Register to reply

Kernal and Range of a Linear Transformation

by hkus10
Tags: kernal, linear, range, transformation
Share this thread:
hkus10
#1
Apr21-11, 04:38 PM
P: 50
Let L:p2 >>> p3 be the linear transformation defined by L(p(t)) = t^2 p'(t).
(a) Find a basis for and the dimension of ker(L).
(b) Find a basis for and the dimension of range(L).

The hint that I get is to begin by finding an explicit formula for L by determining
L(at^2 + bt + c).
Does this hint mean let p(t) = at^2 + bt + c?
Then, I find that t^2 p'(t) = 2at^3 + bt^2.
Then, I conclude that the basis for ker(L) = {1}.
Is it right?
Also, how to find range(L)?

Thanks
Phys.Org News Partner Science news on Phys.org
Scientists discover RNA modifications in some unexpected places
Scientists discover tropical tree microbiome in Panama
'Squid skin' metamaterials project yields vivid color display
hunt_mat
#2
Apr21-11, 05:58 PM
HW Helper
P: 1,583
Factorise...

[tex]
L(at^{2}+bt+c)=2at^{3}+bt^{2}=t^{2}(2at+b)
[/tex]

This will be zero when t=0 or t=-b/2a, so...
Dick
#3
Apr21-11, 06:20 PM
Sci Advisor
HW Helper
Thanks
P: 25,235
Quote Quote by hunt_mat View Post
Factorise...

[tex]
L(at^{2}+bt+c)=2at^{3}+bt^{2}=t^{2}(2at+b)
[/tex]

This will be zero when t=0 or t=-b/2a, so...
That doesn't have much to do with the problem. hkus10 correctly has ker(L)={1} and having written L(p(t))=2at^3+bt^2 the answer to the dimension and a basis of range(L) should be pretty obvious. Why isn't it hkus10? What's a basis for p3?

hkus10
#4
Apr21-11, 09:59 PM
P: 50
Kernal and Range of a Linear Transformation

is the basis for ker(L) {t, 1} and the basis for range(L) {t^3, t^2}?
Dick
#5
Apr21-11, 10:08 PM
Sci Advisor
HW Helper
Thanks
P: 25,235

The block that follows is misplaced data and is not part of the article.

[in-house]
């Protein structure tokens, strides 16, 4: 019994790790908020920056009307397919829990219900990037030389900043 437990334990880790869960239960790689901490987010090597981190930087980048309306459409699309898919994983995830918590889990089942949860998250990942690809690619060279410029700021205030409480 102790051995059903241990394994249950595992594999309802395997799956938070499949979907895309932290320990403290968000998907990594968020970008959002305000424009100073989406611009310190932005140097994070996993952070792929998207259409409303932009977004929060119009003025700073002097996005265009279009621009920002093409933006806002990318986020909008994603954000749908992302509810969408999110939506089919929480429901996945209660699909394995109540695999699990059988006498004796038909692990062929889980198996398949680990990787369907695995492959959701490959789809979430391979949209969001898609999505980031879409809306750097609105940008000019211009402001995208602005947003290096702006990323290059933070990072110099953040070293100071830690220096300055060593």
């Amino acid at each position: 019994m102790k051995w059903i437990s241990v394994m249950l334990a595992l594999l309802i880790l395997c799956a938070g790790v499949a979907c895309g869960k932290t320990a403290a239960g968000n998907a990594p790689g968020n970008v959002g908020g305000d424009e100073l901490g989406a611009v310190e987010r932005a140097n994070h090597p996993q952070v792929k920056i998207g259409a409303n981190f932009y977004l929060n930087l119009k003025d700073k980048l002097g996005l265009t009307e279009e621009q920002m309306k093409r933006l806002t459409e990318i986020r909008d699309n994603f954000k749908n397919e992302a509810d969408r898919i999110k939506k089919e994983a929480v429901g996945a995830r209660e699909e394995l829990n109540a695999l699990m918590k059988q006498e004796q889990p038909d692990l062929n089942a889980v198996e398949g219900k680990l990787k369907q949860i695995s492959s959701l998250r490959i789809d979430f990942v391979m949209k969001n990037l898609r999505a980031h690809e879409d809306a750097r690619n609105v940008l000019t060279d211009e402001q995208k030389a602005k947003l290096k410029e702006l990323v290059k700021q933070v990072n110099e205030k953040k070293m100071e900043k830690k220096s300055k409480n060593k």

Quote Quote by hkus10 View Post
is the basis for ker(L) {t, 1} and the basis for range(L) {t^3, t^2}?
Two steps forward, one step backward. Yes, that's a basis for range(L). But now your basis for ker(L) is wrong. I liked your ker(L)={1} a lot better. Why did you put t in? Is t in the kernel?
Char. Limit
#6
Apr21-11, 10:12 PM
PF Gold
Char. Limit's Avatar
P: 1,956
Quote Quote by hkus10 View Post
is the basis for ker(L) {t, 1} and the basis for range(L) {t^3, t^2}?
I believe you have a workable basis for range(L). However, I think your basis for ker(L) has too many entries.
hkus10
#7
Apr22-11, 06:58 AM
P: 50
Since L(at^2 + bt + c) = 2at^3 + bt^2
No matter what value of t and 1, 2a^3 + bt^2 should always give me 0 vector. So, I have a question why Ker(L) does not have t as a basis?
Another question is dim Ker(L) + dim range(L) = dim (p3) by thm. since the dim range(L) = 2 and dim (p3) = 4, why dim ker(L) not equal to 2?
Dick
#8
Apr22-11, 07:12 AM
Sci Advisor
HW Helper
Thanks
P: 25,235
Quote Quote by hkus10 View Post
Since L(at^2 + bt + c) = 2at^3 + bt^2
No matter what value of t and 1, 2a^3 + bt^2 should always give me 0 vector. So, I have a question why Ker(L) does not have t as a basis?
Another question is dim Ker(L) + dim range(L) = dim (p3) by thm. since the dim range(L) = 2 and dim (p3) = 4, why dim ker(L) not equal to 2?
The rank nullity theorem tells you dim ker(L)+dim range(L)=dim(p2). Not dim(p3). dim(p2)=3. t is not in ker(L) because L(t) is not zero. L(t)=t^2. t^2 is not zero.
hkus10
#9
Apr22-11, 08:32 AM
P: 50
Quote Quote by Dick View Post
The rank nullity theorem tells you dim ker(L)+dim range(L)=dim(p2). Not dim(p3). dim(p2)=3. t is not in ker(L) because L(t) is not zero. L(t)=t^2. t^2 is not zero.
Thanks


Register to reply

Related Discussions
Range of a Matrix Transformation linear algebra Calculus & Beyond Homework 5
Having difficulty understanding what the Range of a linear transformation is. Linear & Abstract Algebra 3
Linear algebra - Kernal and Range Calculus & Beyond Homework 7
Kernal, range and linear transformations Calculus & Beyond Homework 5
Kernal and Range (share zero vector?) Calculus & Beyond Homework 13